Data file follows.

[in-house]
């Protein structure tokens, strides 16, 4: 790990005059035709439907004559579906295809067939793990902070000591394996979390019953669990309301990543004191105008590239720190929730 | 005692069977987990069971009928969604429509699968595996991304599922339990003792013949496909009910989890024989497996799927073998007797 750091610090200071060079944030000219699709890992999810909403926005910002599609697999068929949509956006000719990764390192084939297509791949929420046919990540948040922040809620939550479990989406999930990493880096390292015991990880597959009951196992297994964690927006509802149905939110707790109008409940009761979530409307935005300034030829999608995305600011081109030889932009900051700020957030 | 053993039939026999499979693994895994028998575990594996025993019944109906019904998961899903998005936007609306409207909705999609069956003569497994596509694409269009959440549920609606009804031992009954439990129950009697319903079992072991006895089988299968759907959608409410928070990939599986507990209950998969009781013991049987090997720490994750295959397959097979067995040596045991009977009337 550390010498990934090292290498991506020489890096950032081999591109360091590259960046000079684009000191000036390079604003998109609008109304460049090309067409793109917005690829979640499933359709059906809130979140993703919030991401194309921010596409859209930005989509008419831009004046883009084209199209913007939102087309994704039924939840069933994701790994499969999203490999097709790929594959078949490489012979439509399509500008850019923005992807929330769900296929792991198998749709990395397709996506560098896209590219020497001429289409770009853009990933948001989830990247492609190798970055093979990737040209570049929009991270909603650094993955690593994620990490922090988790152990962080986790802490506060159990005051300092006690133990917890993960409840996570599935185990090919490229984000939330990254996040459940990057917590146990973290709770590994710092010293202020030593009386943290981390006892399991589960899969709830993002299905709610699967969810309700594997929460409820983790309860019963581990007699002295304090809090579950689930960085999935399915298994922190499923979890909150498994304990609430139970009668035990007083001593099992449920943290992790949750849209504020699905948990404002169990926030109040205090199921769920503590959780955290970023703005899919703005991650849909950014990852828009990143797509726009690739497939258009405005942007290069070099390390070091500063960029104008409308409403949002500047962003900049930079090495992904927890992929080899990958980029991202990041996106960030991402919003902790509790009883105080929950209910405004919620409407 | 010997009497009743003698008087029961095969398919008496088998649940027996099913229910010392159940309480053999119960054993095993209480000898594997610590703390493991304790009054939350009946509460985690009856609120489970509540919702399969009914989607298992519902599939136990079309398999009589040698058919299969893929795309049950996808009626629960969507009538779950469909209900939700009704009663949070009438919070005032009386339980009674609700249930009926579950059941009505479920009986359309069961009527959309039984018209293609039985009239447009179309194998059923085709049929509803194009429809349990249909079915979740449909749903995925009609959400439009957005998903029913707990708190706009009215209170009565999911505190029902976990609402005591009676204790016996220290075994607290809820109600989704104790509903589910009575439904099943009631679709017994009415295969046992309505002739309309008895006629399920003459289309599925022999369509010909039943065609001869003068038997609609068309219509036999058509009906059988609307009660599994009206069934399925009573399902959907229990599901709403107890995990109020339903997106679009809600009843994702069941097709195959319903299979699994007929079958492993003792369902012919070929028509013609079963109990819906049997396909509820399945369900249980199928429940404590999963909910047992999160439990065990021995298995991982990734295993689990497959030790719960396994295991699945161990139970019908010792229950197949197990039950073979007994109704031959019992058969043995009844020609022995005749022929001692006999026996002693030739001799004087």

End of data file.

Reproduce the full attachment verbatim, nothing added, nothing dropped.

[in-house]
């Protein structure tokens, strides 16, 4: 790990005059035709439907004559579906295809067939793990902070000591394996979390019953669990309301990543004191105008590239720190929730 | 005692069977987990069971009928969604429509699968595996991304599922339990003792013949496909009910989890024989497996799927073998007797 750091610090200071060079944030000219699709890992999810909403926005910002599609697999068929949509956006000719990764390192084939297509791949929420046919990540948040922040809620939550479990989406999930990493880096390292015991990880597959009951196992297994964690927006509802149905939110707790109008409940009761979530409307935005300034030829999608995305600011081109030889932009900051700020957030 | 053993039939026999499979693994895994028998575990594996025993019944109906019904998961899903998005936007609306409207909705999609069956003569497994596509694409269009959440549920609606009804031992009954439990129950009697319903079992072991006895089988299968759907959608409410928070990939599986507990209950998969009781013991049987090997720490994750295959397959097979067995040596045991009977009337 550390010498990934090292290498991506020489890096950032081999591109360091590259960046000079684009000191000036390079604003998109609008109304460049090309067409793109917005690829979640499933359709059906809130979140993703919030991401194309921010596409859209930005989509008419831009004046883009084209199209913007939102087309994704039924939840069933994701790994499969999203490999097709790929594959078949490489012979439509399509500008850019923005992807929330769900296929792991198998749709990395397709996506560098896209590219020497001429289409770009853009990933948001989830990247492609190798970055093979990737040209570049929009991270909603650094993955690593994620990490922090988790152990962080986790802490506060159990005051300092006690133990917890993960409840996570599935185990090919490229984000939330990254996040459940990057917590146990973290709770590994710092010293202020030593009386943290981390006892399991589960899969709830993002299905709610699967969810309700594997929460409820983790309860019963581990007699002295304090809090579950689930960085999935399915298994922190499923979890909150498994304990609430139970009668035990007083001593099992449920943290992790949750849209504020699905948990404002169990926030109040205090199921769920503590959780955290970023703005899919703005991650849909950014990852828009990143797509726009690739497939258009405005942007290069070099390390070091500063960029104008409308409403949002500047962003900049930079090495992904927890992929080899990958980029991202990041996106960030991402919003902790509790009883105080929950209910405004919620409407 | 010997009497009743003698008087029961095969398919008496088998649940027996099913229910010392159940309480053999119960054993095993209480000898594997610590703390493991304790009054939350009946509460985690009856609120489970509540919702399969009914989607298992519902599939136990079309398999009589040698058919299969893929795309049950996808009626629960969507009538779950469909209900939700009704009663949070009438919070005032009386339980009674609700249930009926579950059941009505479920009986359309069961009527959309039984018209293609039985009239447009179309194998059923085709049929509803194009429809349990249909079915979740449909749903995925009609959400439009957005998903029913707990708190706009009215209170009565999911505190029902976990609402005591009676204790016996220290075994607290809820109600989704104790509903589910009575439904099943009631679709017994009415295969046992309505002739309309008895006629399920003459289309599925022999369509010909039943065609001869003068038997609609068309219509036999058509009906059988609307009660599994009206069934399925009573399902959907229990599901709403107890995990109020339903997106679009809600009843994702069941097709195959319903299979699994007929079958492993003792369902012919070929028509013609079963109990819906049997396909509820399945369900249980199928429940404590999963909910047992999160439990065990021995298995991982990734295993689990497959030790719960396994295991699945161990139970019908010792229950197949197990039950073979007994109704031959019992058969043995009844020609022995005749022929001692006999026996002693030739001799004087």